There were no classes Friday at Arlington Middle School in Lawrence. Instead the gymnasium was full of emergency cots and piles of donations everywhere — bottled water, granola bars, diapers.
The Red Cross estimated nearly 140 people stayed at the makeshift shelter Thursday night, after a series of explosions and fires swept through the city and two neighboring communities.
Many people left the shelter Friday morning, trying to start their day and get off to work, but the facility was still busy in the afternoon, with a steady stream of people trickling into the school. Some families, a few individuals and one older woman in a wheelchair were escorted in, with a small dog sitting in her lap.
Pat Medina visited the shelter not looking for a place to sleep, but asking for help getting back to her home to get her husband's medications. She said when they evacuated their condo in Andover Thursday night, they left with their dog and the clothes on their backs.
"I mean my husband takes 11 medications a day, and he's already missed last night and today so far, that I've gotta get his meds," she said.
A representative from Lawrence Mayor Dan Rivera's office told Medina a bus would be leaving soon from the school. The medication shuttles have been making stops throughout the neighborhoods that were evacuated Thursday and are still closed to traffic. Medina was trying to get to Andover. He told her it was worth a shot.
In the school gymnasium, Geraldine Lopez was settling in with her husband and three children. They stayed in a hotel Thursday night because their house was among thousands that had electricity cut. They hope to return home Saturday.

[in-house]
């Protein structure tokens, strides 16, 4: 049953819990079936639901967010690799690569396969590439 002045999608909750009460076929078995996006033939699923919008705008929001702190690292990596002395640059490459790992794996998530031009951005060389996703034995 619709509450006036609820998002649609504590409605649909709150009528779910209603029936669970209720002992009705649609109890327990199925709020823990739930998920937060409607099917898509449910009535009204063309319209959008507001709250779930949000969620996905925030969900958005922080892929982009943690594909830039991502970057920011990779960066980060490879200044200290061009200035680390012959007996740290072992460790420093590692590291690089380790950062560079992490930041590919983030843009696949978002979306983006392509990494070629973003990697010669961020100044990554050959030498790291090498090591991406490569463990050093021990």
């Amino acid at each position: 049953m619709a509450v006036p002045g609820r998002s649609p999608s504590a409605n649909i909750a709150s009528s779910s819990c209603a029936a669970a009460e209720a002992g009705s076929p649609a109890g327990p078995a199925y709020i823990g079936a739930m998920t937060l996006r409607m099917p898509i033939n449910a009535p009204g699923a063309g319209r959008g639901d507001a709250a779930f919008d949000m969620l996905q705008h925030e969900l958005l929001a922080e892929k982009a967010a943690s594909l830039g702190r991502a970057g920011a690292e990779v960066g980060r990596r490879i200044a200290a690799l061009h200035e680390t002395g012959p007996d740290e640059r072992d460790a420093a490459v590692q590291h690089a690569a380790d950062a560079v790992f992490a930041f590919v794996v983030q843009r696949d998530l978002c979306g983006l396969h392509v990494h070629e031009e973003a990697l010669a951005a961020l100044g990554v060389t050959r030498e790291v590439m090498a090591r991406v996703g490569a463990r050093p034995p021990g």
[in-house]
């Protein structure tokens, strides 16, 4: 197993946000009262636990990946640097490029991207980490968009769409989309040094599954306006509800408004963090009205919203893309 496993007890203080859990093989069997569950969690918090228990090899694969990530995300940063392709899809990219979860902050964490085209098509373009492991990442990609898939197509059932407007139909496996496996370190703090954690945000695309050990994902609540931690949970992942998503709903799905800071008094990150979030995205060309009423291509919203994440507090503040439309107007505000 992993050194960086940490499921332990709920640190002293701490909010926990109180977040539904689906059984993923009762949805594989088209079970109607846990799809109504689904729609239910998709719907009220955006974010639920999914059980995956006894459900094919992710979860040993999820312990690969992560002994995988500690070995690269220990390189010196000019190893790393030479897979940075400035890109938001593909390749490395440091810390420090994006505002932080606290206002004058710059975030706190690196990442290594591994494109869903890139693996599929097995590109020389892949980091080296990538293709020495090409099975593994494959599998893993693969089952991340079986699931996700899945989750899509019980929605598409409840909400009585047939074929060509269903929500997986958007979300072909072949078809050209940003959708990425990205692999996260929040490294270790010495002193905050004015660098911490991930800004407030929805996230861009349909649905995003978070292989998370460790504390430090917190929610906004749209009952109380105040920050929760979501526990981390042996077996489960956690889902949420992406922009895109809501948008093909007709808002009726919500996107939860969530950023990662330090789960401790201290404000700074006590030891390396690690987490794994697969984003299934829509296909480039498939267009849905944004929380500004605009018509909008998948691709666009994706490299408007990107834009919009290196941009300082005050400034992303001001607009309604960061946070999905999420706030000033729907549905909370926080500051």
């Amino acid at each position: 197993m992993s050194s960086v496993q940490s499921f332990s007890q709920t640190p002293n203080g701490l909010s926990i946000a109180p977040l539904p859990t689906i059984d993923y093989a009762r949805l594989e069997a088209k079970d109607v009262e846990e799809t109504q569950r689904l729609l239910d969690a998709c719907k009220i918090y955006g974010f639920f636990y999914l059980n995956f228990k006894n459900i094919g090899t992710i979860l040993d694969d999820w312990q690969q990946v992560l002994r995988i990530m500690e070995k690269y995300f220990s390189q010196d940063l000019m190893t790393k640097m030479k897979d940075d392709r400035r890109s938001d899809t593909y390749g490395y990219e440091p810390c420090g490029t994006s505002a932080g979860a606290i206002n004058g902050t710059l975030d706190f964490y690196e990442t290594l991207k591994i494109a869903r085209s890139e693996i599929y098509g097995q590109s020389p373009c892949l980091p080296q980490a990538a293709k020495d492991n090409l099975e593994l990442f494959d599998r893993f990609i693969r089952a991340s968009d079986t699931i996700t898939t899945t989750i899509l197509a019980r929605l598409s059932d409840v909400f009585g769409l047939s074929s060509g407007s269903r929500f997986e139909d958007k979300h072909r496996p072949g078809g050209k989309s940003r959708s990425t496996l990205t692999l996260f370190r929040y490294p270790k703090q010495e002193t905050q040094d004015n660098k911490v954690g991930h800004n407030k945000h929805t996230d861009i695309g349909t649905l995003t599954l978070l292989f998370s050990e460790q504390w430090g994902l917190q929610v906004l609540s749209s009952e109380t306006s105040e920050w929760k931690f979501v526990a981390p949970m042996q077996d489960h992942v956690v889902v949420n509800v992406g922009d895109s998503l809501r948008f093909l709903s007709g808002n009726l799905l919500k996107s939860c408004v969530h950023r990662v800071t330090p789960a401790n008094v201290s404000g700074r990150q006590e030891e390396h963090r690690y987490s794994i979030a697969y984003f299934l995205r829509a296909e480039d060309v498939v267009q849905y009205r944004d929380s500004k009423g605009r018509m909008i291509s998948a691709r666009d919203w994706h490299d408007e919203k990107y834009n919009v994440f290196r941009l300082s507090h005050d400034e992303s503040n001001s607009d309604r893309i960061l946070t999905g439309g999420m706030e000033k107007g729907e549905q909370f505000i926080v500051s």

Lopez's two young sons were chasing one another around the gym while her 12-year-old daughter desperately looked for an outlet to charge her phone.
That's when Tom Loughlin chimed in, saying he hadn't been able to find outlets in the gym. Loughlin lives in South Lawrence and spent the night sleeping in the shelter after he evacuated from his home. His white hair was sticking up just slightly in the back and he had a weary look on his face — but he was smiling.
"I didn't know how extensive this emergency was going to be," he said. "I left my house around 7, drove up to Salem, went shopping. My gym is up there, and I figured, if I'm only going to shower today, hey, I'm going to my gym."
Loughlin said he was driving around, hoping he'd be able to return home Thursday night before he eventually checked into this shelter at around 2 Friday morning.
He's not so sure he'll be back home Friday night and said the environment at the shelter was "controlled chaos. This is a very fluid situation but the people running the show are handling each problem as it happens."
Outside the shelter, an ambulance pulled up, the driver hopped out, sort of whistling to himself, opened the back door of the ambulance, and murmured to himself: "Crazy day."
This segment aired on September 14, 2018.